The marriage of John Ruddle, occurring August 23, 1860, united him with Ann Elizabeth Hardwick, daughter of a pioneer Merced River family. She made him a most worthy helpmate, and five children were born to them. Of these, the only child who lived beyond infancy is James G. Ruddle. He married Annette Stockird, born in Merced County, and is the father of three children: James Garland, Allan B., and Alice.
In 1900, Mr. Ruddle moved back to Merced from the old mill, and made his home in the city until 1910, when he removed to Santa Cruz; and there he and his good wife remained until 1918, that year returning to Merced to stay. Here, on February 1, 1925, after enjoying ninety-four years of life, John Ruddle passed to his reward, at the family home at 436 Twentieth Street. His was a life rich in labor, not only for himself and family, but for the common good and the upbuilding of his community. He held a place in the ranks of pioneers which never can be filled; for he was one of that comparatively small band of men who crossed the plains in their youth and here planted the seeds of industry that were to bear abundant harvests of achievement. The results of his labors have been and will continue to be so far-reaching that it is impossible to estimate the true value of this one man’s life and endeavor. We can only, as a State, appreciate the fact that it is through the true vision and unceasing labor of men like John Ruddle, men who gave their entire lives to the developing of a barren country into one of the most productive valleys in the world, who came out to the frontier West, and stayed, not to speculate, nor to seek adventure, but to devote their God-given brain and brawn to the upbuilding of new communities and the betterment of humanity — it is through the efforts and achievements of such men that our glorious State has come to be known throughout the world. And as long as their spirit lives, emulated by their descendants, we know that we need never fear for the perpetuity of our commonwealth.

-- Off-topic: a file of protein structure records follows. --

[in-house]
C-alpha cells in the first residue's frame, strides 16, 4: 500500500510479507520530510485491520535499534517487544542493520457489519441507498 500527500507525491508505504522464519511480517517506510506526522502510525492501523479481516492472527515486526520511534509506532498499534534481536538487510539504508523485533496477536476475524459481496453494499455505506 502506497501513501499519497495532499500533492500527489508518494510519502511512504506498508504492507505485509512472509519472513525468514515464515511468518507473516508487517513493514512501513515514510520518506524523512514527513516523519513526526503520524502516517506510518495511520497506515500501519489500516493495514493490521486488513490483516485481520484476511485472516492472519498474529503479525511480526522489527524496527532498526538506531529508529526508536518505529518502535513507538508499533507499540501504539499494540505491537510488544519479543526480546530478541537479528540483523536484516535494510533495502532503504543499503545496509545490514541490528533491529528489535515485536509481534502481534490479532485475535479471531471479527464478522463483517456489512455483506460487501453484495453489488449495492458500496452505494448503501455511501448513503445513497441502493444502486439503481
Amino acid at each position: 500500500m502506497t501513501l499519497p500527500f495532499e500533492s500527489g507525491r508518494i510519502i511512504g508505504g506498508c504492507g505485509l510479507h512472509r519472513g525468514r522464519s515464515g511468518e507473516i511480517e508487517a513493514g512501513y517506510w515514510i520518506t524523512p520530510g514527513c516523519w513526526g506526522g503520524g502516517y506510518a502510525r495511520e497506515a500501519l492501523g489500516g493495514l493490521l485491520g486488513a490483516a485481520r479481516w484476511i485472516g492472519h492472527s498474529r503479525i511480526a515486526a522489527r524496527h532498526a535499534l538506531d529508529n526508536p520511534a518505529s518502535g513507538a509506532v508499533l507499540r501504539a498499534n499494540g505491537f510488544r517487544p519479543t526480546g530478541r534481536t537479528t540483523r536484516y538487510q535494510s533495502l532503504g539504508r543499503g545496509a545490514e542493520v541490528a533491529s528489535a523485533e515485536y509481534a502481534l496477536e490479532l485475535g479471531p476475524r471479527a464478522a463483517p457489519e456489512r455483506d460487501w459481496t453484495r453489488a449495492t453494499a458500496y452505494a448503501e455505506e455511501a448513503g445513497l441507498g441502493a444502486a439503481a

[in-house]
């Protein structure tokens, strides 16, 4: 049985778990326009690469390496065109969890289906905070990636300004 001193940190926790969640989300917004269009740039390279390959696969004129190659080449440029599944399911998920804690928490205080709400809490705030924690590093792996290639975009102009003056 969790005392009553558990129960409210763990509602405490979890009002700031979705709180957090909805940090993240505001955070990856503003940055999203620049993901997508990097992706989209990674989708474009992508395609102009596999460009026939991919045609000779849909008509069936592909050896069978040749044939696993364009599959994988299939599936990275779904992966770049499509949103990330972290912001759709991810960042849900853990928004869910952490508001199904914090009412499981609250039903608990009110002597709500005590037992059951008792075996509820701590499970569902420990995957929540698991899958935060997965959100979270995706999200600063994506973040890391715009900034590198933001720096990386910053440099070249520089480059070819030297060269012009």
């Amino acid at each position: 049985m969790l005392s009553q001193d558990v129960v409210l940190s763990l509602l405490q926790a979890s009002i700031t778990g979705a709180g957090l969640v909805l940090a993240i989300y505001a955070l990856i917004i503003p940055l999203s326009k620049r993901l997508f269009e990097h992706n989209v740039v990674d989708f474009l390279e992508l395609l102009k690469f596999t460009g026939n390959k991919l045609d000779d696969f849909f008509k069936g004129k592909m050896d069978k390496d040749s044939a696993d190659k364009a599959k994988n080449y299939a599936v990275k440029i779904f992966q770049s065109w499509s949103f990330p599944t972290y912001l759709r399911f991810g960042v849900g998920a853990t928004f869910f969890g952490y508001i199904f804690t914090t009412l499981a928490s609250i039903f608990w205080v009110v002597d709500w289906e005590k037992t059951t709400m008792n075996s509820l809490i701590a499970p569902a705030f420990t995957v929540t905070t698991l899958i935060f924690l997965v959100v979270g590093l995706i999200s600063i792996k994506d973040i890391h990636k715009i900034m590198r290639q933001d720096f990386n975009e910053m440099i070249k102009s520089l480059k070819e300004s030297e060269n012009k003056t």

The Ruddle Ranch is now conducted by J. G. Ruddle Properties, Inc., of which J. G. Ruddle, son of John Ruddle, is president, and his sons, Allan and J. Garland, are vice-president and secretary and treasurer respectively. The corporation recently voted bonds to the extent of $300,000, and will proceed to develop the ranch into one of the best orchard and vineyard properties in California.
John Ruddle was the last remaining of a large family, and is survived by his devoted wife, his son, James, and three grandchildren. At Hopeton, in 1865, he joined the Methodist Church, South, which congregation was organized in 1853, Dr. J. C. Simmons and Rev. Burris being the ministers there in early days. The ministers always stopped at the Ruddle home, and he took pride and joy in housing them and was all his life an ardent supporter of the church.
Source: Outcalt, John. A history of Merced County, California : with a biographical review of the leading men and women of the county who have been identified with its growth and development from the early days to the present; Los Angeles, Calif. : Historic Record Company, 1925.